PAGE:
Let’s talk about diversity
Karen introduces SFC’s new blog series about diversity.
Over the next few months SFC will be curating a series of blogs on the theme of diversity. The series will feature guest writers as well as giving a platform to SFC experts leading our work in this area.
Before we embark on the series I think it’s worth saying something about the Scottish Funding Council’s own role in diversity and how we strive to meet our responsibilities in this area.
Earlier this year we set out our blueprint for transforming the way we work in a new strategic framework. The first of its four core objectives is to “invest in education that is accessible to learners from all backgrounds, gives them a high-quality learning experience, supports them to succeed in their studies, and equips them to flourish in employment, further study and fulfilling lives”. By this we mean that we will use not only our funding but also our influence and leadership to create a fairer and more inclusive Scotland.
We believe that diversity is not a problem to be placed alongside the many challenges that face us at the moment but rather that it is part of the solution. To be successful in the future, Scotland needs the talents and the energy of everyone, with no room for exclusion or exclusivity. So how are we building on this belief to bring about the positive changes we want to make? And how are we making sure that diversity gets the attention it deserves at a time when there are so many competing priorities such as the climate emergency, skills gaps and international competition?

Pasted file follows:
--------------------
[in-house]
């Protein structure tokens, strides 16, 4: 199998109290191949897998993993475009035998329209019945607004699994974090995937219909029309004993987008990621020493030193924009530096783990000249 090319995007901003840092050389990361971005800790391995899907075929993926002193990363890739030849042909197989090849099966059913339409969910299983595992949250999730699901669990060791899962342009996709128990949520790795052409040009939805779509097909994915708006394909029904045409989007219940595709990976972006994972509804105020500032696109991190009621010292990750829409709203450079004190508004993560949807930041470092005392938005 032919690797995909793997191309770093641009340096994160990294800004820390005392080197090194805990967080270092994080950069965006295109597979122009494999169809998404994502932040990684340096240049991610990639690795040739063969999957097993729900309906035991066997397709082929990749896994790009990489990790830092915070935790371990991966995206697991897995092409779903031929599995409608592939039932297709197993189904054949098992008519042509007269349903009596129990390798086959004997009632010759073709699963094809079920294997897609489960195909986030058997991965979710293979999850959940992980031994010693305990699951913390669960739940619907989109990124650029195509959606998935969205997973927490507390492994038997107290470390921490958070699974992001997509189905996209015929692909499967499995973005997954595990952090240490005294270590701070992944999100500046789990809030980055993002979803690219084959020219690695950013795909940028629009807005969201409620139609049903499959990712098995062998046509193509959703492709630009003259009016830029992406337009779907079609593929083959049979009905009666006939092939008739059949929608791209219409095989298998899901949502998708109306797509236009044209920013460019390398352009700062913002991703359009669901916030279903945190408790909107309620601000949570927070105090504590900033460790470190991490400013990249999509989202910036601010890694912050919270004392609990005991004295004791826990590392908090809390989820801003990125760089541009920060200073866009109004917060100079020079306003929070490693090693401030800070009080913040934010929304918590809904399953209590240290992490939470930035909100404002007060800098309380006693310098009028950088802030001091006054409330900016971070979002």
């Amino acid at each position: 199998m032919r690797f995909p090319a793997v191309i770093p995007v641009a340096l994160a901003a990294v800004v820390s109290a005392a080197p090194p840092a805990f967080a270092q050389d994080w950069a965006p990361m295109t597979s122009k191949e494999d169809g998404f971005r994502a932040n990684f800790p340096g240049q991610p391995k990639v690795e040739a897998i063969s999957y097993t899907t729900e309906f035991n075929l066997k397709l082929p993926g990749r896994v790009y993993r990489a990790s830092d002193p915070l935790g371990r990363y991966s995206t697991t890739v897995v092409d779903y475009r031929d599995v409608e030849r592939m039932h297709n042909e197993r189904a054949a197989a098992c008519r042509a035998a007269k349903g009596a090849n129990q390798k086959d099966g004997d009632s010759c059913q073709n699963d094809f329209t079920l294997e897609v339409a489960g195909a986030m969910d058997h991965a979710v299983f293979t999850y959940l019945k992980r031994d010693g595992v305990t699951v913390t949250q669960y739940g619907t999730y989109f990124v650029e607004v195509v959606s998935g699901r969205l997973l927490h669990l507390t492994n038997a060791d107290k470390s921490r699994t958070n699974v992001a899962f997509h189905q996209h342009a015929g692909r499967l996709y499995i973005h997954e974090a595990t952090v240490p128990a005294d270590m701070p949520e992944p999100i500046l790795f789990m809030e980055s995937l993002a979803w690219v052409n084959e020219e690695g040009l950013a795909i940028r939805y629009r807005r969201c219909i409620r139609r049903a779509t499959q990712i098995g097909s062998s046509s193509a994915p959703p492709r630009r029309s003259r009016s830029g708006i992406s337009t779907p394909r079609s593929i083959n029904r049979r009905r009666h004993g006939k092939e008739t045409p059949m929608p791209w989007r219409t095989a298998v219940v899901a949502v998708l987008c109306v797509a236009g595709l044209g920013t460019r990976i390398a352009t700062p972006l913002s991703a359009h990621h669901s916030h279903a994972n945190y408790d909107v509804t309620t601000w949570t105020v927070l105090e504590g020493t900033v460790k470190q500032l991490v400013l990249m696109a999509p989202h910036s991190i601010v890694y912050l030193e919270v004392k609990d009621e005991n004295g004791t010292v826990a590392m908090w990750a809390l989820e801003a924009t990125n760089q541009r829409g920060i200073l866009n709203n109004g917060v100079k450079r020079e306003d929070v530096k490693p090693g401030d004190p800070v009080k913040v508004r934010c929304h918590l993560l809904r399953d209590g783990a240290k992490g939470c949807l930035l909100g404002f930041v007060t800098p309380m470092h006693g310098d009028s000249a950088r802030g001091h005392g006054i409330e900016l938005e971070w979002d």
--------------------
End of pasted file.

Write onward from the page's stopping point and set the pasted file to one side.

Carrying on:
We focus on diversity in the guidance we issue to all colleges and universities in Scotland. The focus is purposefully challenging and that is why we are currently reviewing our equality priorities. It is also why we are working closer than ever with the Equalities and Human Rights Commission to explore what steps we can take to reduce the bureaucratic burden on institutions and ensure that our collective efforts are having an effect on persistent inequalities.
SFC’s latest Report on Widening Access looks at how students with protected characteristics are faring in terms of gaining places at college and university and what they are achieving at the end of their studies. It is good to see evidence of good progress towards fairer access, reflecting the hard work of universities and colleges across Scotland. The figures show, for example, that the proportion of disabled students and black and minority ethnic students entering higher education is increasing and that university retention rates for care experienced students are improving. The Commissioner for Fair Access, Sir Peter Scott, has described as “impressive” the whole sector approach adopted by organisations, including the Scottish Funding Council, in working together to meet the challenge.
This is encouraging but I believe there is still much for us to do collectively to create greater diversity in further and higher education. We cannot afford to be complacent.
This is what drives SFC’s annual Scotland’s Fair Access Conference where we bring people together to share good practice but also to question and challenge. It’s also what is behind our diversity blogs. In this series contributors will share their expertise, their experiences, their frustrations and their hopes. Our ambition is that by the end of the series we will have shared new insights into diversity from a whole range of different viewpoints.
I hope you will join in the conversation over the coming months.
Karen Watt, Chief Executive, Scottish Funding Council - 21 Oct 2019